Why is it SO important ?! The great galleries and museums form global tastes; they support artists, finance their work and present them to the richest collectors in the world. The truth is that the art we consider to be the most valuable, both in monetary and cultural terms, is almost entirely created by men. That’s why the world museums that are believed to have the most significant collections are the ones who can boast that they have works by Turner, Matisse, Van Gogh and Picasso, Pollock, Rottko, Kuns, Hurst, and Hockney. The fact that you can not think of any female equivalent says everything.
In 1985, the Museum of Modern Art in New York, MoMA, created an exhibition that claimed to be an overview of the most significant works of modern painting and sculpture, where .only 15 women were selected from a total of 169 artists. At that time, it was found that only 4% of the artists present in the modern art sections of the Metropolitan Museum are women, but 76% of the acts are naked female bodies.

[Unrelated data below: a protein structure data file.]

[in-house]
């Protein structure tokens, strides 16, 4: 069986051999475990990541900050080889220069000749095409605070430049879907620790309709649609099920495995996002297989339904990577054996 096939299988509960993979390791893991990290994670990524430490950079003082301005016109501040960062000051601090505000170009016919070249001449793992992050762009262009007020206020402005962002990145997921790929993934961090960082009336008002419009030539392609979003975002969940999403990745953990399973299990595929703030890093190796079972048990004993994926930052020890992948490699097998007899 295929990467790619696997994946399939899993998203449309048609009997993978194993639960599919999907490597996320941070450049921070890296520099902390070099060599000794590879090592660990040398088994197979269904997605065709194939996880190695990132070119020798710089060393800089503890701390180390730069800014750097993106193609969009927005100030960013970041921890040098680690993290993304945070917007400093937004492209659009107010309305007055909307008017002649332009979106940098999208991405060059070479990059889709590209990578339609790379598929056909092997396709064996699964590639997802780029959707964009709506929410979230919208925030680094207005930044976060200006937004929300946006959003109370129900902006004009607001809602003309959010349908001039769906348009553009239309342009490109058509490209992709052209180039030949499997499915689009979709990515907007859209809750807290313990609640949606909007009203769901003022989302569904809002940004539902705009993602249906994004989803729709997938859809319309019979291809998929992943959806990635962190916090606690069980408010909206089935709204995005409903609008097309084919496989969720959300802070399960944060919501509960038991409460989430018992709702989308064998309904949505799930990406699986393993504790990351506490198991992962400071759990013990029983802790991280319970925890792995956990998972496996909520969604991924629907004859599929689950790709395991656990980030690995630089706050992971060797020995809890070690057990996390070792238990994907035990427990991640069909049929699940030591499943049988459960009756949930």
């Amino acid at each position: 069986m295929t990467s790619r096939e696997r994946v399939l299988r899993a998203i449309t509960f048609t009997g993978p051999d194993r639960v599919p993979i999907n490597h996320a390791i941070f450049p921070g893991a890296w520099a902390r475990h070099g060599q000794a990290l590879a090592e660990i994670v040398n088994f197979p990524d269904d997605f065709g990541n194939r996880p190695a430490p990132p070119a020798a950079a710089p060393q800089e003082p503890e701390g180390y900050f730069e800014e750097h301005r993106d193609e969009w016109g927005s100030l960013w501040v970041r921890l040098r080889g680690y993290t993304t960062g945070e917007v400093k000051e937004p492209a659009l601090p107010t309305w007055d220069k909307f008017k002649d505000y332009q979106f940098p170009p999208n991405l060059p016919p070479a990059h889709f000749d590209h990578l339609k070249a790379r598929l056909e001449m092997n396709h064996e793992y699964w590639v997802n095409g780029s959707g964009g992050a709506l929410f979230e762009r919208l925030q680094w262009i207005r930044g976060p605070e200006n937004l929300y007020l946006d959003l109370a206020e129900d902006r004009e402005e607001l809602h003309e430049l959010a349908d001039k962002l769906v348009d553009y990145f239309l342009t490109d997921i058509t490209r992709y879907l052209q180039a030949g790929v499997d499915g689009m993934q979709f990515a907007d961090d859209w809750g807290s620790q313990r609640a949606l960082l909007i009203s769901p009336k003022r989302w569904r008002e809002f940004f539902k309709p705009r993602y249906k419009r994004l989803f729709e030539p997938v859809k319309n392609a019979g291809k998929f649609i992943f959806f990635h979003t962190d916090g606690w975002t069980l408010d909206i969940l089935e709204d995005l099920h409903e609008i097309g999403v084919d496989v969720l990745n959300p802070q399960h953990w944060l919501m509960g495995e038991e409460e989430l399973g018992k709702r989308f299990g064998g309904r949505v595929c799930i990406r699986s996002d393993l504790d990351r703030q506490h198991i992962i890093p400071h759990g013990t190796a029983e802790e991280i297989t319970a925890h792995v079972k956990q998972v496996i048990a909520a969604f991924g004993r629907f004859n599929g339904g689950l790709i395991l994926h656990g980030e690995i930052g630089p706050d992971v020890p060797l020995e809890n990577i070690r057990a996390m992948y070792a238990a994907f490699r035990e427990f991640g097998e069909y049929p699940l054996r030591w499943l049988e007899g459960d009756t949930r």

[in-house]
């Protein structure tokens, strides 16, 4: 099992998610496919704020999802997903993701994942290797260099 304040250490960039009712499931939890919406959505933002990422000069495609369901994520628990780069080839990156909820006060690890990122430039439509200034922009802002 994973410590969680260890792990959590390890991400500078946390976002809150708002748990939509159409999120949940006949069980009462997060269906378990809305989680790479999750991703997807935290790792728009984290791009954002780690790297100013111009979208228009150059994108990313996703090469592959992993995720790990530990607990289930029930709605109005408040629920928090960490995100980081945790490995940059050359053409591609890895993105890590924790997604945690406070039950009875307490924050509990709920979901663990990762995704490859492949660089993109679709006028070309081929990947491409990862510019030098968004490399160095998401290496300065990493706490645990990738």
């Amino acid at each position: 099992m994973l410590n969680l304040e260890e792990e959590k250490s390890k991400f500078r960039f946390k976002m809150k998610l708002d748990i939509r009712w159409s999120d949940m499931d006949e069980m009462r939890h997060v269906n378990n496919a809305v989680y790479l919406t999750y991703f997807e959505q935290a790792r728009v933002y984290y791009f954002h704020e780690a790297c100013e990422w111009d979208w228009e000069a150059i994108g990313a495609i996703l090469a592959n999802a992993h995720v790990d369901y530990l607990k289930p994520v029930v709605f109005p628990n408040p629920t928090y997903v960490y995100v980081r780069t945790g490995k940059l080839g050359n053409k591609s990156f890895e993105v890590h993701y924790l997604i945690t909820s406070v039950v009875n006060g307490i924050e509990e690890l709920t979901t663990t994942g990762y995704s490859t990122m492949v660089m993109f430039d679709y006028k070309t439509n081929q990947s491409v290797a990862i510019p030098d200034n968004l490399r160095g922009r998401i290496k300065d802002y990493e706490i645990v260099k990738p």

In Bulgaria, there are 72 male and only 5 female artists included in the new contemporary Bulgarian art collection of the National Gallery Kvadrat 500. In a recent exhibition of the collection of the United Bulgarian Bank entitled UN/KNOWN 47 works by classic Bulgarian artists were shown. Mere 5 of the works were authored by three women.